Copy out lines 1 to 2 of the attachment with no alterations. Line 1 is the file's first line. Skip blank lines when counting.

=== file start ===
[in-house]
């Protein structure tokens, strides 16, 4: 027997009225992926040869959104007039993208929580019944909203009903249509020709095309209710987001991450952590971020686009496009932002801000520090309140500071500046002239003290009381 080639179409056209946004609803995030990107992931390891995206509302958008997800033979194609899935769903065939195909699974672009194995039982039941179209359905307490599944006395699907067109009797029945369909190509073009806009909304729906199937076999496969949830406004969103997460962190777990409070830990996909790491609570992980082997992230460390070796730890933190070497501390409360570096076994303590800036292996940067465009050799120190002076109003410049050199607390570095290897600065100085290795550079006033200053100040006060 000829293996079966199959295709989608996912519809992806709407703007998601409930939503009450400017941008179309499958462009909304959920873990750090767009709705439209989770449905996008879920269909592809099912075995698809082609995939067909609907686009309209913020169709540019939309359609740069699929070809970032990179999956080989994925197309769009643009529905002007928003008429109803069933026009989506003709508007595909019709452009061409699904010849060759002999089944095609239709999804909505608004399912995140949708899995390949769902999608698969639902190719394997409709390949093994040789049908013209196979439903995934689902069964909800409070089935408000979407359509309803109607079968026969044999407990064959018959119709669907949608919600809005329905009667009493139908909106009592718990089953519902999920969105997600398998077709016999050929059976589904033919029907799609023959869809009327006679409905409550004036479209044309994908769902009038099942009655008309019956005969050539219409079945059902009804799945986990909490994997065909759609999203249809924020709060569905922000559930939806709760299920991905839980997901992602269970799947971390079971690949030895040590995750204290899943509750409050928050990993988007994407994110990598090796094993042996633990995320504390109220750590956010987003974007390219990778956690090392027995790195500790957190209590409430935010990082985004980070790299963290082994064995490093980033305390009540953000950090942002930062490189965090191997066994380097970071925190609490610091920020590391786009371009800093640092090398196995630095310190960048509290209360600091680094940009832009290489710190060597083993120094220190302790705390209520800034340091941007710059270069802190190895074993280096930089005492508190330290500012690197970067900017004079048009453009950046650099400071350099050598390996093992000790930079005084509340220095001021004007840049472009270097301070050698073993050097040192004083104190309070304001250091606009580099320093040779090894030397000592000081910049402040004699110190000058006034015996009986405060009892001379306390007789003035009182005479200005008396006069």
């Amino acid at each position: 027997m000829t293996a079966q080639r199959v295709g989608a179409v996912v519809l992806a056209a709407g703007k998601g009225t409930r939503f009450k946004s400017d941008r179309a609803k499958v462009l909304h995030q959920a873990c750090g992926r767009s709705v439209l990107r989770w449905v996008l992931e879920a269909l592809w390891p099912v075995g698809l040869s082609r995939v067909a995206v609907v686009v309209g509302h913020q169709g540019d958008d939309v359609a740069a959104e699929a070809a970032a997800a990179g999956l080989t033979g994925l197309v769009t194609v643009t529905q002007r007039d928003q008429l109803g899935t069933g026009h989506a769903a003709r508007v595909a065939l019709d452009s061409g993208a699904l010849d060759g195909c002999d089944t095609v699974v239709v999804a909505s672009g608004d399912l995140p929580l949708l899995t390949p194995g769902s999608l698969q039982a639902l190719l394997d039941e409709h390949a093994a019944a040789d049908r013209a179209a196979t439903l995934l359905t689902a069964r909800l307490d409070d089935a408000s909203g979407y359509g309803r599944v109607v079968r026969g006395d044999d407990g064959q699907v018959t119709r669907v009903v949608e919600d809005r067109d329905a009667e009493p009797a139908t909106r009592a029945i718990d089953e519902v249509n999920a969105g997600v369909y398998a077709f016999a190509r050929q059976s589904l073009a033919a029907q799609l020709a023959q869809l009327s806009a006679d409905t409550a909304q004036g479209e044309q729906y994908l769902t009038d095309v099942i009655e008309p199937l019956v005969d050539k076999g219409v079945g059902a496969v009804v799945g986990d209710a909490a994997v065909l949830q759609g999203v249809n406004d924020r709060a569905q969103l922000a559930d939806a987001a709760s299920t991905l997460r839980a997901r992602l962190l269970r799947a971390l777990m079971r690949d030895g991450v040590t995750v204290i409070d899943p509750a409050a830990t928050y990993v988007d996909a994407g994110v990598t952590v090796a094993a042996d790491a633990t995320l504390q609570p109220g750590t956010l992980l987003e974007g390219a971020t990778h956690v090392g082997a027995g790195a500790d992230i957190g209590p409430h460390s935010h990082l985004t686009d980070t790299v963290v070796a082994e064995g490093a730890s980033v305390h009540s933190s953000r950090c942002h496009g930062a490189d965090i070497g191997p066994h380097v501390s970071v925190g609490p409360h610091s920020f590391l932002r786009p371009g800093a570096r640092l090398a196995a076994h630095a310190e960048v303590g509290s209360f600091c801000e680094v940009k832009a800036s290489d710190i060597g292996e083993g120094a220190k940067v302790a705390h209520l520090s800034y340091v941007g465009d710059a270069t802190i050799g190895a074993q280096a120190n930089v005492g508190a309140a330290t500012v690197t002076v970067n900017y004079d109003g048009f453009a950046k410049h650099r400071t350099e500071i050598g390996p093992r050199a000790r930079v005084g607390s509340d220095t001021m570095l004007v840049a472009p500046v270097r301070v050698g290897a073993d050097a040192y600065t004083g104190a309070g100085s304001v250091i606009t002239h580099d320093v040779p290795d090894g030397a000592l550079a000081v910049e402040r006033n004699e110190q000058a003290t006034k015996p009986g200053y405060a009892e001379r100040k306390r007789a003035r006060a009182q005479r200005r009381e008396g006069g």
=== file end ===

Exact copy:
[in-house]
């Protein structure tokens, strides 16, 4: 027997009225992926040869959104007039993208929580019944909203009903249509020709095309209710987001991450952590971020686009496009932002801000520090309140500071500046002239003290009381 080639179409056209946004609803995030990107992931390891995206509302958008997800033979194609899935769903065939195909699974672009194995039982039941179209359905307490599944006395699907067109009797029945369909190509073009806009909304729906199937076999496969949830406004969103997460962190777990409070830990996909790491609570992980082997992230460390070796730890933190070497501390409360570096076994303590800036292996940067465009050799120190002076109003410049050199607390570095290897600065100085290795550079006033200053100040006060 000829293996079966199959295709989608996912519809992806709407703007998601409930939503009450400017941008179309499958462009909304959920873990750090767009709705439209989770449905996008879920269909592809099912075995698809082609995939067909609907686009309209913020169709540019939309359609740069699929070809970032990179999956080989994925197309769009643009529905002007928003008429109803069933026009989506003709508007595909019709452009061409699904010849060759002999089944095609239709999804909505608004399912995140949708899995390949769902999608698969639902190719394997409709390949093994040789049908013209196979439903995934689902069964909800409070089935408000979407359509309803109607079968026969044999407990064959018959119709669907949608919600809005329905009667009493139908909106009592718990089953519902999920969105997600398998077709016999050929059976589904033919029907799609023959869809009327006679409905409550004036479209044309994908769902009038099942009655008309019956005969050539219409079945059902009804799945986990909490994997065909759609999203249809924020709060569905922000559930939806709760299920991905839980997901992602269970799947971390079971690949030895040590995750204290899943509750409050928050990993988007994407994110990598090796094993042996633990995320504390109220750590956010987003974007390219990778956690090392027995790195500790957190209590409430935010990082985004980070790299963290082994064995490093980033305390009540953000950090942002930062490189965090191997066994380097970071925190609490610091920020590391786009371009800093640092090398196995630095310190960048509290209360600091680094940009832009290489710190060597083993120094220190302790705390209520800034340091941007710059270069802190190895074993280096930089005492508190330290500012690197970067900017004079048009453009950046650099400071350099050598390996093992000790930079005084509340220095001021004007840049472009270097301070050698073993050097040192004083104190309070304001250091606009580099320093040779090894030397000592000081910049402040004699110190000058006034015996009986405060009892001379306390007789003035009182005479200005008396006069």